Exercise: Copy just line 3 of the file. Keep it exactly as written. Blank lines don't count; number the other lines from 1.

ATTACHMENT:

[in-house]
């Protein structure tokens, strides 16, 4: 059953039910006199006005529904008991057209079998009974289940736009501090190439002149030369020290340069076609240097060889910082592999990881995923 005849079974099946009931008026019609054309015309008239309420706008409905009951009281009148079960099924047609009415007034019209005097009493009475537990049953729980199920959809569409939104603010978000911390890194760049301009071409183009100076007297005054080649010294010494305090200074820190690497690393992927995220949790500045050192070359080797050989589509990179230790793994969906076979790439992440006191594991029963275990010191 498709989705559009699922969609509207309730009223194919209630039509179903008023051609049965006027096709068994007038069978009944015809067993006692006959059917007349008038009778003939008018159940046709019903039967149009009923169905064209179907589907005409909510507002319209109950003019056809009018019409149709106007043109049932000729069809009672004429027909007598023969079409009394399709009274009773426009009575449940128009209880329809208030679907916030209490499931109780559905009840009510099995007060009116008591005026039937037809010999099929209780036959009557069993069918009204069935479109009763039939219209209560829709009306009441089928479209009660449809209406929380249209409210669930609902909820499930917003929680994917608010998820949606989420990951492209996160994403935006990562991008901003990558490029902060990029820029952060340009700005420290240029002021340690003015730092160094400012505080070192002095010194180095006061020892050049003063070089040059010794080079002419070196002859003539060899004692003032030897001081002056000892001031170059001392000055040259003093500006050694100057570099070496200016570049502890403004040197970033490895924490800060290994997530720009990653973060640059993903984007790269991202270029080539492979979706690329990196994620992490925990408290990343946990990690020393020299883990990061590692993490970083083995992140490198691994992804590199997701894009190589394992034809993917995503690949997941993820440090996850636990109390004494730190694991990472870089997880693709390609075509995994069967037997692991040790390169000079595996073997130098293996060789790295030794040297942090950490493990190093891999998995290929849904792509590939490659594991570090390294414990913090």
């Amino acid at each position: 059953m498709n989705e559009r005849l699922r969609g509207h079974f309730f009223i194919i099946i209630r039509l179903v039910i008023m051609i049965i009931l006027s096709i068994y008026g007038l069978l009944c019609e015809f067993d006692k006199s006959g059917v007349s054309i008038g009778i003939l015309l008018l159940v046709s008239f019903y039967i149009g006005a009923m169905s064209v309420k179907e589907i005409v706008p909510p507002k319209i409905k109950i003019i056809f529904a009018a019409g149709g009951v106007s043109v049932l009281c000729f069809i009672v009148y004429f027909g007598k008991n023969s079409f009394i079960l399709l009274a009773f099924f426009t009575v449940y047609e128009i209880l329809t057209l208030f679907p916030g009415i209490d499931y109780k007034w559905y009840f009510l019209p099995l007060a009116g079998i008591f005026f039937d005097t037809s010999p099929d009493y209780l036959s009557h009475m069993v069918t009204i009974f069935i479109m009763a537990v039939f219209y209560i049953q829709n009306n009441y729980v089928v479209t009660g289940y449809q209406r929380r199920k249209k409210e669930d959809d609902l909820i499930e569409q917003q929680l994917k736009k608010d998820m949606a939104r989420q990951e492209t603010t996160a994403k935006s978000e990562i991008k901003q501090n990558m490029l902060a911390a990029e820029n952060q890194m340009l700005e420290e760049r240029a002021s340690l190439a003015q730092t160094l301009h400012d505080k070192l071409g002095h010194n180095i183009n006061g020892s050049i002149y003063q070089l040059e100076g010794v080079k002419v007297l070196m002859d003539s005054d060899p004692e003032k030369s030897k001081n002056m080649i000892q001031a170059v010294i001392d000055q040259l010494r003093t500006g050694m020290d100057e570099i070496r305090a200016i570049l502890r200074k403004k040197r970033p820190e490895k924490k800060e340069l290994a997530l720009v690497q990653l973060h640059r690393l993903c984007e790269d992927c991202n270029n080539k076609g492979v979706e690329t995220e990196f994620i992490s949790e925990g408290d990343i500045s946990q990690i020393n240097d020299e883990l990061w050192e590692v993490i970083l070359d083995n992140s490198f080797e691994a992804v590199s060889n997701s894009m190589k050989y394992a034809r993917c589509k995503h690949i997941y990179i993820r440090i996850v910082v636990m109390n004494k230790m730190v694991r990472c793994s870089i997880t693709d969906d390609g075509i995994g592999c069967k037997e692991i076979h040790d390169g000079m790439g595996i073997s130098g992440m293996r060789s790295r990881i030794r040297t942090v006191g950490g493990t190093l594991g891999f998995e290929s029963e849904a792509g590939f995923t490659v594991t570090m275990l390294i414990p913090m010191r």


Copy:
């Amino acid at each position: 059953m498709n989705e559009r005849l699922r969609g509207h079974f309730f009223i194919i099946i209630r039509l179903v039910i008023m051609i049965i009931l006027s096709i068994y008026g007038l069978l009944c019609e015809f067993d006692k006199s006959g059917v007349s054309i008038g009778i003939l015309l008018l159940v046709s008239f019903y039967i149009g006005a009923m169905s064209v309420k179907e589907i005409v706008p909510p507002k319209i409905k109950i003019i056809f529904a009018a019409g149709g009951v106007s043109v049932l009281c000729f069809i009672v009148y004429f027909g007598k008991n023969s079409f009394i079960l399709l009274a009773f099924f426009t009575v449940y047609e128009i209880l329809t057209l208030f679907p916030g009415i209490d499931y109780k007034w559905y009840f009510l019209p099995l007060a009116g079998i008591f005026f039937d005097t037809s010999p099929d009493y209780l036959s009557h009475m069993v069918t009204i009974f069935i479109m009763a537990v039939f219209y209560i049953q829709n009306n009441y729980v089928v479209t009660g289940y449809q209406r929380r199920k249209k409210e669930d959809d609902l909820i499930e569409q917003q929680l994917k736009k608010d998820m949606a939104r989420q990951e492209t603010t996160a994403k935006s978000e990562i991008k901003q501090n990558m490029l902060a911390a990029e820029n952060q890194m340009l700005e420290e760049r240029a002021s340690l190439a003015q730092t160094l301009h400012d505080k070192l071409g002095h010194n180095i183009n006061g020892s050049i002149y003063q070089l040059e100076g010794v080079k002419v007297l070196m002859d003539s005054d060899p004692e003032k030369s030897k001081n002056m080649i000892q001031a170059v010294i001392d000055q040259l010494r003093t500006g050694m020290d100057e570099i070496r305090a200016i570049l502890r200074k403004k040197r970033p820190e490895k924490k800060e340069l290994a997530l720009v690497q990653l973060h640059r690393l993903c984007e790269d992927c991202n270029n080539k076609g492979v979706e690329t995220e990196f994620i992490s949790e925990g408290d990343i500045s946990q990690i020393n240097d020299e883990l990061w050192e590692v993490i970083l070359d083995n992140s490198f080797e691994a992804v590199s060889n997701s894009m190589k050989y394992a034809r993917c589509k995503h690949i997941y990179i993820r440090i996850v910082v636990m109390n004494k230790m730190v694991r990472c793994s870089i997880t693709d969906d390609g075509i995994g592999c069967k037997e692991i076979h040790d390169g000079m790439g595996i073997s130098g992440m293996r060789s790295r990881i030794r040297t942090v006191g950490g493990t190093l594991g891999f998995e290929s029963e849904a792509g590939f995923t490659v594991t570090m275990l390294i414990p913090m010191r």